This data visualisation was created in the second semester at the HfG Schwäbisch Gmünd as part of the course Fundamentals of Design in the three-dimensional space, supervised by Prof. Dr. Franklyn Hernandez-Castro.
Our task was to visualise a data set and to create further informative levels through interactions. The aim was to create information and insights from data.
War, violence, political persecution, hunger and poverty are just some of the reasons why people have to flee their home countries. The media usually only covers the refugees arriving here and the problems associated with them. Far too rarely, however, are reports about those people who do not survive their journey across the Mediterranean.
By visualising the data set of the Missing Migrants Project, we wanted to tell this story from a different perspective.
In the Missing Migrants Projects, organisations record the deaths of migrants, including refugees and asylum seekers, who have disappeared along mixed migration routes around the world. Each entry is a recorded incident, with one or more people involved.
However, the resulting dataset and existing visualisations are too abstract and too clinical to convey the emotional scope of the issue. Especially the purely number-based statistics are completely interchangeable and leave out the aspect of the human beings and their fates. It is precisely these stories that we wanted to tell by focusing on the journey of the refugees.
The dataset includes entries on migration routes all over the world. In our visualisation, we wanted to limit ourselves to the Mediterranean region in order to draw attention specifically to the European refugee crisis.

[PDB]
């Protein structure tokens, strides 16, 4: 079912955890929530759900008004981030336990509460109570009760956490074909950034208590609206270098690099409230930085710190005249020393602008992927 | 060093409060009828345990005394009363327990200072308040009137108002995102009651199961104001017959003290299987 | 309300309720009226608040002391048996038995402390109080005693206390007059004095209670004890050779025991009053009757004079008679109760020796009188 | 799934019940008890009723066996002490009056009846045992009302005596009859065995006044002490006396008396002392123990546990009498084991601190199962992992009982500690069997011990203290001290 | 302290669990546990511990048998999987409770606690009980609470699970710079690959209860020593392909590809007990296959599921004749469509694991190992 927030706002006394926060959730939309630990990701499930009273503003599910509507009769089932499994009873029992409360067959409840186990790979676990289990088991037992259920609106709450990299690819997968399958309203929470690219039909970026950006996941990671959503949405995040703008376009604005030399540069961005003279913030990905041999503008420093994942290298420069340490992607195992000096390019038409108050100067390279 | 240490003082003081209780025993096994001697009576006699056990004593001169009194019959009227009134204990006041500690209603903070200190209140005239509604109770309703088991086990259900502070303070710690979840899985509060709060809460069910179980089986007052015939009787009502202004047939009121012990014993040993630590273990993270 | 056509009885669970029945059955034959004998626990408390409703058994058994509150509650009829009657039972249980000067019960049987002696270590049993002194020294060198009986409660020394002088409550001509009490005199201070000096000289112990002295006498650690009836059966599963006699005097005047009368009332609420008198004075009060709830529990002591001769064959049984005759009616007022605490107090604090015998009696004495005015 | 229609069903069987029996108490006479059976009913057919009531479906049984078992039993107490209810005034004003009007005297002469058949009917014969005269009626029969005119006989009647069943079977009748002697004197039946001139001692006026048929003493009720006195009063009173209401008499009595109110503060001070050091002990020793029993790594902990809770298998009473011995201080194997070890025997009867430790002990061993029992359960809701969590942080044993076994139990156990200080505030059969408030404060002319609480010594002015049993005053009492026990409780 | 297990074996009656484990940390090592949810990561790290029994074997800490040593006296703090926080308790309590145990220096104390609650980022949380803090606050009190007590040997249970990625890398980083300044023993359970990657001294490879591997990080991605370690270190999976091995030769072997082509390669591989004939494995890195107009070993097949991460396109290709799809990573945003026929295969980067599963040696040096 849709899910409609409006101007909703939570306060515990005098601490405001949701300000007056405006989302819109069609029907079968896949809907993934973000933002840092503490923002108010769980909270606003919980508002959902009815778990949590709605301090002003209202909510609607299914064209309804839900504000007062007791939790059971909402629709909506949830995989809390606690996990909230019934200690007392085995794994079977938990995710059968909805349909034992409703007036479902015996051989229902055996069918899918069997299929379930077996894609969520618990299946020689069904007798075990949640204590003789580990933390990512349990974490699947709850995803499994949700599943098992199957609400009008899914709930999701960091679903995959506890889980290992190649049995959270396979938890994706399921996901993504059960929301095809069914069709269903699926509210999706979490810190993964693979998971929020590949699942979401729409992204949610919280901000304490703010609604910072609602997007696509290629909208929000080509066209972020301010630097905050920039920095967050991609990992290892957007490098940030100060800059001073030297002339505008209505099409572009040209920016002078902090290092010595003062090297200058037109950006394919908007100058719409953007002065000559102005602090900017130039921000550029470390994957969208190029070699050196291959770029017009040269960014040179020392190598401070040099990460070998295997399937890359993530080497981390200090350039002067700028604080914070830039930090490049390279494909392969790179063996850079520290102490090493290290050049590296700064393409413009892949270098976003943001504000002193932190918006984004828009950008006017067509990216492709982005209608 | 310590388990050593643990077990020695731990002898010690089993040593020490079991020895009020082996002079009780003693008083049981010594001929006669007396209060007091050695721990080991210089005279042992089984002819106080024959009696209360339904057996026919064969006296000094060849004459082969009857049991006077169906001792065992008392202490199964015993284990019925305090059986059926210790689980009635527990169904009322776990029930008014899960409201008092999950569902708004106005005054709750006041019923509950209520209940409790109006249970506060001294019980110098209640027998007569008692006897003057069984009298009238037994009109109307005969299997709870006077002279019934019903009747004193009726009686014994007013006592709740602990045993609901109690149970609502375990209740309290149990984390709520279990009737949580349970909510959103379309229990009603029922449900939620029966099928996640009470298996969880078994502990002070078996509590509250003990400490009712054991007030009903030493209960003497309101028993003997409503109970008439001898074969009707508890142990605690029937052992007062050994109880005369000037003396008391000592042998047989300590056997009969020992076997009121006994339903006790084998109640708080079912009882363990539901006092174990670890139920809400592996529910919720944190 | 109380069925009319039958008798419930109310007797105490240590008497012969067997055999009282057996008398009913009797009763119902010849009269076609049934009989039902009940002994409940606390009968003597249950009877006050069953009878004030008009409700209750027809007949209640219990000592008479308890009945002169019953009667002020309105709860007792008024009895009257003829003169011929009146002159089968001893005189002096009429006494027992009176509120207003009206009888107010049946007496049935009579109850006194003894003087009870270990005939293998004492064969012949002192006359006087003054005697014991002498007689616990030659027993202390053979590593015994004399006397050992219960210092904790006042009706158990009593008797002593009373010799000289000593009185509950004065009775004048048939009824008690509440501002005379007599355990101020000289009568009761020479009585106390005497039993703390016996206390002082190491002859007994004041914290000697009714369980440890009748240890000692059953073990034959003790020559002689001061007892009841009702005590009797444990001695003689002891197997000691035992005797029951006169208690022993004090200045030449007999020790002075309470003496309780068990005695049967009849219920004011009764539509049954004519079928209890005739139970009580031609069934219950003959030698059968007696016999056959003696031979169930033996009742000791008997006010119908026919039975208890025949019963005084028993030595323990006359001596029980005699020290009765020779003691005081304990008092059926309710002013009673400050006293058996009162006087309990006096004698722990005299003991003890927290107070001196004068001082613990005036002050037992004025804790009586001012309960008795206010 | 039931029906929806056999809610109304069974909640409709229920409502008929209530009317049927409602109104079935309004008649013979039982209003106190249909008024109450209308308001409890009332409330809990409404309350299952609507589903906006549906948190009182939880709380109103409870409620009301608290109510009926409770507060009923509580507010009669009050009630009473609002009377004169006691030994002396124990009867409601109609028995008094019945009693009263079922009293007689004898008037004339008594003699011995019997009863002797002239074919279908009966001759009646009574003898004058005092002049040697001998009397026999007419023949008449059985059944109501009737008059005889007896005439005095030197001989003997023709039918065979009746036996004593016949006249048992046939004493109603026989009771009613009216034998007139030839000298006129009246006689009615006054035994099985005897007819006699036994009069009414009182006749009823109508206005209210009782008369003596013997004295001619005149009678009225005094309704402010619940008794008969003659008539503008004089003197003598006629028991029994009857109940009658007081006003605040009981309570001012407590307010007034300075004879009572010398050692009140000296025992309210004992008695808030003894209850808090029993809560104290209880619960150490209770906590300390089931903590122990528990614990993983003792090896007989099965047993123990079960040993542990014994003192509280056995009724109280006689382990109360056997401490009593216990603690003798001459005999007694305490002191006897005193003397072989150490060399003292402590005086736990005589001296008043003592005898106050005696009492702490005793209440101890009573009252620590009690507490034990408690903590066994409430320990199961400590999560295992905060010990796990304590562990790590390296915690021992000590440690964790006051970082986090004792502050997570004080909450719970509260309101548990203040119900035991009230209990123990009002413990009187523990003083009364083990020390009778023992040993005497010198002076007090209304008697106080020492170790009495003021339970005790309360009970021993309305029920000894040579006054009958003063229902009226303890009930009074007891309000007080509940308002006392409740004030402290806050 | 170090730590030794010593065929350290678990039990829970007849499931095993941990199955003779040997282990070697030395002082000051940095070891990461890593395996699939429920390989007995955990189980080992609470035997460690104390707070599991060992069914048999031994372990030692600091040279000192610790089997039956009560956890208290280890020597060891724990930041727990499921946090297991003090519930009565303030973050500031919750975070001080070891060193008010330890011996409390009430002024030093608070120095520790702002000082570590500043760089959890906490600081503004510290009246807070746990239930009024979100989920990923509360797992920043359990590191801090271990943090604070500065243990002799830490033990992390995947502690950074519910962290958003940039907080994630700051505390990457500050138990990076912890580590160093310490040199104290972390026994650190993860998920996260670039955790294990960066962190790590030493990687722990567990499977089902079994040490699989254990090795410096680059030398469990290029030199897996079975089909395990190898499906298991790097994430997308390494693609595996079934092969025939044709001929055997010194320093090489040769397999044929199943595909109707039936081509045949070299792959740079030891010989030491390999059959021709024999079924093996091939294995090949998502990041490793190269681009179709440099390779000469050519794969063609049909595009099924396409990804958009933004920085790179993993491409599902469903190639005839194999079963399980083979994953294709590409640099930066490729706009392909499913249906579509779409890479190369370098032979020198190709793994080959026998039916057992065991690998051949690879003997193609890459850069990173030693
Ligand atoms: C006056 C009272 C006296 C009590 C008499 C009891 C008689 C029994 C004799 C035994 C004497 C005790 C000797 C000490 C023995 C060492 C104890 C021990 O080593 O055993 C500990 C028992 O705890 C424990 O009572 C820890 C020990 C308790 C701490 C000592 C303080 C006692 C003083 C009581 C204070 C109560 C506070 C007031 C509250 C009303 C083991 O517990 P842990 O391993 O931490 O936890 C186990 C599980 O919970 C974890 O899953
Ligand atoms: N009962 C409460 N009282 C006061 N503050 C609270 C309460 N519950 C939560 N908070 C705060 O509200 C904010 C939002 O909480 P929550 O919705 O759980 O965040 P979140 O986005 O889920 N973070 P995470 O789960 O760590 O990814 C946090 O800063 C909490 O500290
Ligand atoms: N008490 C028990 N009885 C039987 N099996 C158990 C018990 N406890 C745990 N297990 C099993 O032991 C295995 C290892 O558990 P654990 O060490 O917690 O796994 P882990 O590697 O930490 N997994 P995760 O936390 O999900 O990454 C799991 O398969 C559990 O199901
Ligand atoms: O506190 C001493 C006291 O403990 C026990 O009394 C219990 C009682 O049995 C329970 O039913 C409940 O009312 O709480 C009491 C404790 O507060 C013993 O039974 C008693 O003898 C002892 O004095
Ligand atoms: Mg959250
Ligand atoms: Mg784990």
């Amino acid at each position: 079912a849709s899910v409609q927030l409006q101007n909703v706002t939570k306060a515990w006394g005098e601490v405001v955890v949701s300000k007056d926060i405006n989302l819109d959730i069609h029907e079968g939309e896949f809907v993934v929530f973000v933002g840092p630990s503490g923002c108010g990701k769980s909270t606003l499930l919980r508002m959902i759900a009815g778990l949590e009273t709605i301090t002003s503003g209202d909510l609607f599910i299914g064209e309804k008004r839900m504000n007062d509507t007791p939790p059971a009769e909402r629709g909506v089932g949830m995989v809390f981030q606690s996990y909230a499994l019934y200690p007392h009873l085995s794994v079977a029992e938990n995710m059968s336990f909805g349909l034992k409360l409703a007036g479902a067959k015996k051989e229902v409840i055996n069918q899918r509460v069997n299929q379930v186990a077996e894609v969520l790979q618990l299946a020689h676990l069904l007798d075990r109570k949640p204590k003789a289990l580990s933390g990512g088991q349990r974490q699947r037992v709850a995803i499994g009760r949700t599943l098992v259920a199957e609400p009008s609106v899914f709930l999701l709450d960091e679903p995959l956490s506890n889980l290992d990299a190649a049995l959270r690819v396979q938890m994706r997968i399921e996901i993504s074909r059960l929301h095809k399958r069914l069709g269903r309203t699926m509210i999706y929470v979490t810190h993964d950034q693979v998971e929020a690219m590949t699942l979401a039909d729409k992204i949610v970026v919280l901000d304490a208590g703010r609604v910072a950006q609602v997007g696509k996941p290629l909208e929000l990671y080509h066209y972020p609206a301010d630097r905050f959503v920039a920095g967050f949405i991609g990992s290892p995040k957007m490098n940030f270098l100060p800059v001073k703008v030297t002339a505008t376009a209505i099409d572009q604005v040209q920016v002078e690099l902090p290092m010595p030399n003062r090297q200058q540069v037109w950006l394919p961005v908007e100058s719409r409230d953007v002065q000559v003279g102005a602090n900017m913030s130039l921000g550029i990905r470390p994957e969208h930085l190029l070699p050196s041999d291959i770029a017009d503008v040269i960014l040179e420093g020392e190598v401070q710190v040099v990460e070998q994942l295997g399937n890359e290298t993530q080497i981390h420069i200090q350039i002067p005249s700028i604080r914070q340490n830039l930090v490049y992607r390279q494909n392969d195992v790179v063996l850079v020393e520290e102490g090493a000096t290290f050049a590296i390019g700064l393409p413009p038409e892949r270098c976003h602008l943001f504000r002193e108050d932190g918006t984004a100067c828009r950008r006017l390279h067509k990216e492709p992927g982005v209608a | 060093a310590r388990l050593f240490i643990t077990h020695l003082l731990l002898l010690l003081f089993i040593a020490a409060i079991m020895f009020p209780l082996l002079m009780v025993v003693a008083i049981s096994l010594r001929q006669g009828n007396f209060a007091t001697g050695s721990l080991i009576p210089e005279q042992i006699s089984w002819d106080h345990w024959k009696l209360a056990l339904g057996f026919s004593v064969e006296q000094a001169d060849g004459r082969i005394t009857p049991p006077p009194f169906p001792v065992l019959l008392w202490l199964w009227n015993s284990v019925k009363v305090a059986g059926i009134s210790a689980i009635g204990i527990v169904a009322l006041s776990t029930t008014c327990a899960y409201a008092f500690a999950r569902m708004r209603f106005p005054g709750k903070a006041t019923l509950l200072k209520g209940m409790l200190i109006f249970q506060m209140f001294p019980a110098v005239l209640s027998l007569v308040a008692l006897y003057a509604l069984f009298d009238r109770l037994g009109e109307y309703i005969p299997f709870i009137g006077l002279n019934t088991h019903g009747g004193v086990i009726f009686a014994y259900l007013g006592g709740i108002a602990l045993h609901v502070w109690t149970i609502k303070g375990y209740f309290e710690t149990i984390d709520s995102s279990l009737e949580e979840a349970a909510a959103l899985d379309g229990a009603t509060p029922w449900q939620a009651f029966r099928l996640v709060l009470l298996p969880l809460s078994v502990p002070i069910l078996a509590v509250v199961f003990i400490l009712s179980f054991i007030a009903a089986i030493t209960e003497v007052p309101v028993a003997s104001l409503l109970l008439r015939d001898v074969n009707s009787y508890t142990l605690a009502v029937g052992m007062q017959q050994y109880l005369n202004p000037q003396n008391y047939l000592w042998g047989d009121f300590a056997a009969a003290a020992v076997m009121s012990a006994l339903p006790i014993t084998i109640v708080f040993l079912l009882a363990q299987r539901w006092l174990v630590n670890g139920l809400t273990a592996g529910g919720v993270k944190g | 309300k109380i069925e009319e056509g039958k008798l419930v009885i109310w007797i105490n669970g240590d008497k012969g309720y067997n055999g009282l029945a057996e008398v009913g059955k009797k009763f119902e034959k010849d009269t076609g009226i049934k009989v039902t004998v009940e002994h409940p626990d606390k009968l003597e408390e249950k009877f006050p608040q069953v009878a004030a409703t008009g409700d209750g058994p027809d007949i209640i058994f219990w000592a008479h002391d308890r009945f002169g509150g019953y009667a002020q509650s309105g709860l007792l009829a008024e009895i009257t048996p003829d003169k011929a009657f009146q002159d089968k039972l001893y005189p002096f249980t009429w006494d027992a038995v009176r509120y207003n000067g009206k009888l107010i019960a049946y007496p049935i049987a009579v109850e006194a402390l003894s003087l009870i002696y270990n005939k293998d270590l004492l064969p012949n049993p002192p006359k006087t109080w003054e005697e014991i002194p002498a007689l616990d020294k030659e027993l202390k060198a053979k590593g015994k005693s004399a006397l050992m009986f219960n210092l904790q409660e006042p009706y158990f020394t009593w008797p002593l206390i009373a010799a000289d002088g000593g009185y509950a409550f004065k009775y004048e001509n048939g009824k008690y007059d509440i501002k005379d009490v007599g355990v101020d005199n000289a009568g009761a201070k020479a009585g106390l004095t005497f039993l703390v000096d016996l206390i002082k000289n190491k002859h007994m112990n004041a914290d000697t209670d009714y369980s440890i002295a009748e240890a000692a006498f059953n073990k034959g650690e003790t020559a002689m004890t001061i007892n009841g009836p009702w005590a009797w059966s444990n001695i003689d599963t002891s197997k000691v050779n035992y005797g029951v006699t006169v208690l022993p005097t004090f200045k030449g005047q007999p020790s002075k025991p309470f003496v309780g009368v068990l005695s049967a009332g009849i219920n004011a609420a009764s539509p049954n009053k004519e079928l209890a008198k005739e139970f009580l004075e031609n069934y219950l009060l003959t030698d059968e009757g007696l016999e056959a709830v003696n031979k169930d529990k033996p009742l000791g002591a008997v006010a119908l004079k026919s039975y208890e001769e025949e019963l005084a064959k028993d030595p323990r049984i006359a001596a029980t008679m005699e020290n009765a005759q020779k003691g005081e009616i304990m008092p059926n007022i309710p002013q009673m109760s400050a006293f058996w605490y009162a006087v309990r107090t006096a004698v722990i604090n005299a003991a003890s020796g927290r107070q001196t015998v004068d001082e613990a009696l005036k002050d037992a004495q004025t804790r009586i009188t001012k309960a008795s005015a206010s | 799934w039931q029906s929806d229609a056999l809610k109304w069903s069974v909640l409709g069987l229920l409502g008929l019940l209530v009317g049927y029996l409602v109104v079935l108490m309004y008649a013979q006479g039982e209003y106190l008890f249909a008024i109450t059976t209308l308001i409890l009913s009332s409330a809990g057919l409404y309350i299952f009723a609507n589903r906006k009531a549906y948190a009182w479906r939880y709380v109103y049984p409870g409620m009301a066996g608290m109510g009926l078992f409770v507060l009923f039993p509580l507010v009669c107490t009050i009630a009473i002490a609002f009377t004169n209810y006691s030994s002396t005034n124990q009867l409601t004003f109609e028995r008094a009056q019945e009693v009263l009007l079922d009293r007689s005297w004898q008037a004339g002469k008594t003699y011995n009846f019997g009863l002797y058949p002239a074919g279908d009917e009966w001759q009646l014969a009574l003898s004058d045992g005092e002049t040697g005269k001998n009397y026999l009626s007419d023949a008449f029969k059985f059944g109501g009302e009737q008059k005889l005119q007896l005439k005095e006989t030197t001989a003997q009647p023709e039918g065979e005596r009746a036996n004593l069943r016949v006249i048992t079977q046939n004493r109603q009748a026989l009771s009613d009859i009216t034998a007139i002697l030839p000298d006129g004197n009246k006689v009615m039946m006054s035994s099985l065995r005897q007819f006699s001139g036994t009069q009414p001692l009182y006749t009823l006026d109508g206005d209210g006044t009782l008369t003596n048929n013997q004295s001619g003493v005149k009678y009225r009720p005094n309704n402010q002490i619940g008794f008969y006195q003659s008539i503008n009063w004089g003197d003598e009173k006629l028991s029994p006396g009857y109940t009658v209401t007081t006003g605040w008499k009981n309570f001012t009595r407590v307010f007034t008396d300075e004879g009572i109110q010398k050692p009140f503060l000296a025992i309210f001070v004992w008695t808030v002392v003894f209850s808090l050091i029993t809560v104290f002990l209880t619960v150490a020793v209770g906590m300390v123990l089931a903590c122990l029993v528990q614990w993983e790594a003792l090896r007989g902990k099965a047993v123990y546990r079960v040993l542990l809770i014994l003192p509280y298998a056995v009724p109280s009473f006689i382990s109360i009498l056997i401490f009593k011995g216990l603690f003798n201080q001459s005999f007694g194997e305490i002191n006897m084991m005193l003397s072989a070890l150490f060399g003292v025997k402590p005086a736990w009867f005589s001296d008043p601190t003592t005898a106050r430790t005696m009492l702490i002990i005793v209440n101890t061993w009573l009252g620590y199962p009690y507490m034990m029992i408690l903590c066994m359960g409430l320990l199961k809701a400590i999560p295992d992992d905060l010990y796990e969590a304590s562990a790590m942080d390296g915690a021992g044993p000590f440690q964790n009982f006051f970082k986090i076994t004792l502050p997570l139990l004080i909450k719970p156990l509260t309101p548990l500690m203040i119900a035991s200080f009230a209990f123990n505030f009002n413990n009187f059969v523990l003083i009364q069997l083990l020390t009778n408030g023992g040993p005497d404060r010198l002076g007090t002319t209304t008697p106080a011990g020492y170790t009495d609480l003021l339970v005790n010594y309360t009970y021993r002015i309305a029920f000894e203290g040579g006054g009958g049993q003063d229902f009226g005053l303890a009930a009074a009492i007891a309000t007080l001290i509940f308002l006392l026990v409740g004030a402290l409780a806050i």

In doing so, we did not want to label the respective region with mere unemotional figures, but rather take the viewer along on the journey of the refugees via the Mediterranean route.
In a simplified cross-section of the route, the three main sections of Africa, the Mediterranean and Europe are depicted in abstract form. We have built up the further visualisation on this basis.
Each incident is shown in the form of a bar. These are arranged according to their latitude along the X-axis. The height of the bars indicates the number of refugees who died in the accident. The cause of death is indicated by the colour coding. In the upper section of the visualisation, the number of victims is grouped by cause of death.
After the intro, the bars build up in an introductory animation from left to right along the X-axis. This is intended to create a semantic reference to the refugees journey along the Mediterranean route.
Hovering over the incidence bars provides additional information about the respective incident. The number of confirmed deaths and missing individuals as well as the date of the incident are displayed. Relative bars turn into precise numbers that illustrate the extent of the tragedy.
By hovering over the cause of death sections of the upper bar, the incidence bars on the route cross-section are highlighted with the corresponding cause of death. This gives the numbers from the relative bar a geographical component. The data is related to the journey.
Every day, unimaginable amounts of data are collected and stored. Parts of it are automatically processed by algorithms. The rest, however, has no value if we as humans are not able to understand or even interpret the correlations behind the data masses. Data visualisations are a way of translating a multitude of abstract values into information constructs through visual encoding. Ideally, this gives a broad mass of people access to information, insights and recommendations for action that they would otherwise have been denied.